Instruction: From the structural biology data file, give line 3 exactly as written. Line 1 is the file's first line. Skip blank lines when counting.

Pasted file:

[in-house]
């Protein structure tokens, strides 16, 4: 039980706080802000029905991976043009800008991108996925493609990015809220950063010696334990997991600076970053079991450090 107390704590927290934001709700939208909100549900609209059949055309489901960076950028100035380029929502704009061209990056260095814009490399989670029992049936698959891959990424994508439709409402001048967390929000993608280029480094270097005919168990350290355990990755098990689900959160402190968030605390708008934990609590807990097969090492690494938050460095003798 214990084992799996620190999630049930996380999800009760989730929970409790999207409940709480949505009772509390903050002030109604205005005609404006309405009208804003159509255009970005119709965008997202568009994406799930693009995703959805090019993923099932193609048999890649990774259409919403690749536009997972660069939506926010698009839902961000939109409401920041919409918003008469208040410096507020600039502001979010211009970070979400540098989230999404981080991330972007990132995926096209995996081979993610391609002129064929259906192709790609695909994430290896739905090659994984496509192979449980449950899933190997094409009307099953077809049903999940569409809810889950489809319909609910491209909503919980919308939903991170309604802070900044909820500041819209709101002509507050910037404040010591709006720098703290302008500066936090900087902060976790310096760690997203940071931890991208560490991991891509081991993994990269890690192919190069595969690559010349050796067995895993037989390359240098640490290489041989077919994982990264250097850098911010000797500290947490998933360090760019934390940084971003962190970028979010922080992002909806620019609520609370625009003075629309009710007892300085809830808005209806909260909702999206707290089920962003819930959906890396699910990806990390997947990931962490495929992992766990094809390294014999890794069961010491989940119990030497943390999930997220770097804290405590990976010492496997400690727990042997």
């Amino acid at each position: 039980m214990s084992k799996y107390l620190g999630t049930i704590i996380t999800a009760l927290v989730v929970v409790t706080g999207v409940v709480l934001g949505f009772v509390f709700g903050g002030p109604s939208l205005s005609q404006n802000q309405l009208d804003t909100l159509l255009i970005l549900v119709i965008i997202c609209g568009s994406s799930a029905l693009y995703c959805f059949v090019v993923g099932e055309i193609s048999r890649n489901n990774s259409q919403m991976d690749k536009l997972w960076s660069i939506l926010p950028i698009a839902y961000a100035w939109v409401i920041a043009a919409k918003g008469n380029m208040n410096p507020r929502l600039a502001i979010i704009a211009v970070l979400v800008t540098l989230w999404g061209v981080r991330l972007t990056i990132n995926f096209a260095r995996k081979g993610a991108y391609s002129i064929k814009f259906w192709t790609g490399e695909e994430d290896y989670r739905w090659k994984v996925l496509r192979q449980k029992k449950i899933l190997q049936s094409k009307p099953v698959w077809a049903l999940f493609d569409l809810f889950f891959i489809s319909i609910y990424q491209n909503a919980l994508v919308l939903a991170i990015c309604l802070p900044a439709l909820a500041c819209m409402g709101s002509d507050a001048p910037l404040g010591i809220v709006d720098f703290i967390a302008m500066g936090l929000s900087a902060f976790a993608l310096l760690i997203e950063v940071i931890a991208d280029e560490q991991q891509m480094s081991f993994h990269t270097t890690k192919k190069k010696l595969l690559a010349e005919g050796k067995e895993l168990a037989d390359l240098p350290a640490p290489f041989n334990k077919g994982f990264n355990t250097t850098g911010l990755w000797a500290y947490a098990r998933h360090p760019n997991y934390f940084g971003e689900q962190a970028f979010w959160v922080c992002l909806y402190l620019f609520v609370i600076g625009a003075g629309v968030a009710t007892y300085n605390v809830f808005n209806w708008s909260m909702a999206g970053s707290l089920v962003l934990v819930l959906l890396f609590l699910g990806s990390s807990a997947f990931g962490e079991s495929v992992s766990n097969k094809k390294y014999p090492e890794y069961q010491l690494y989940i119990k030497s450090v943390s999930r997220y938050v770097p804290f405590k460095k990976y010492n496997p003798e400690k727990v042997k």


């Amino acid at each position: 039980m214990s084992k799996y107390l620190g999630t049930i704590i996380t999800a009760l927290v989730v929970v409790t706080g999207v409940v709480l934001g949505f009772v509390f709700g903050g002030p109604s939208l205005s005609q404006n802000q309405l009208d804003t909100l159509l255009i970005l549900v119709i965008i997202c609209g568009s994406s799930a029905l693009y995703c959805f059949v090019v993923g099932e055309i193609s048999r890649n489901n990774s259409q919403m991976d690749k536009l997972w960076s660069i939506l926010p950028i698009a839902y961000a100035w939109v409401i920041a043009a919409k918003g008469n380029m208040n410096p507020r929502l600039a502001i979010i704009a211009v970070l979400v800008t540098l989230w999404g061209v981080r991330l972007t990056i990132n995926f096209a260095r995996k081979g993610a991108y391609s002129i064929k814009f259906w192709t790609g490399e695909e994430d290896y989670r739905w090659k994984v996925l496509r192979q449980k029992k449950i899933l190997q049936s094409k009307p099953v698959w077809a049903l999940f493609d569409l809810f889950f891959i489809s319909i609910y990424q491209n909503a919980l994508v919308l939903a991170i990015c309604l802070p900044a439709l909820a500041c819209m409402g709101s002509d507050a001048p910037l404040g010591i809220v709006d720098f703290i967390a302008m500066g936090l929000s900087a902060f976790a993608l310096l760690i997203e950063v940071i931890a991208d280029e560490q991991q891509m480094s081991f993994h990269t270097t890690k192919k190069k010696l595969l690559a010349e005919g050796k067995e895993l168990a037989d390359l240098p350290a640490p290489f041989n334990k077919g994982f990264n355990t250097t850098g911010l990755w000797a500290y947490a098990r998933h360090p760019n997991y934390f940084g971003e689900q962190a970028f979010w959160v922080c992002l909806y402190l620019f609520v609370i600076g625009a003075g629309v968030a009710t007892y300085n605390v809830f808005n209806w708008s909260m909702a999206g970053s707290l089920v962003l934990v819930l959906l890396f609590l699910g990806s990390s807990a997947f990931g962490e079991s495929v992992s766990n097969k094809k390294y014999p090492e890794y069961q010491l690494y989940i119990k030497s450090v943390s999930r997220y938050v770097p804290f405590k460095k990976y010492n496997p003798e400690k727990v042997k």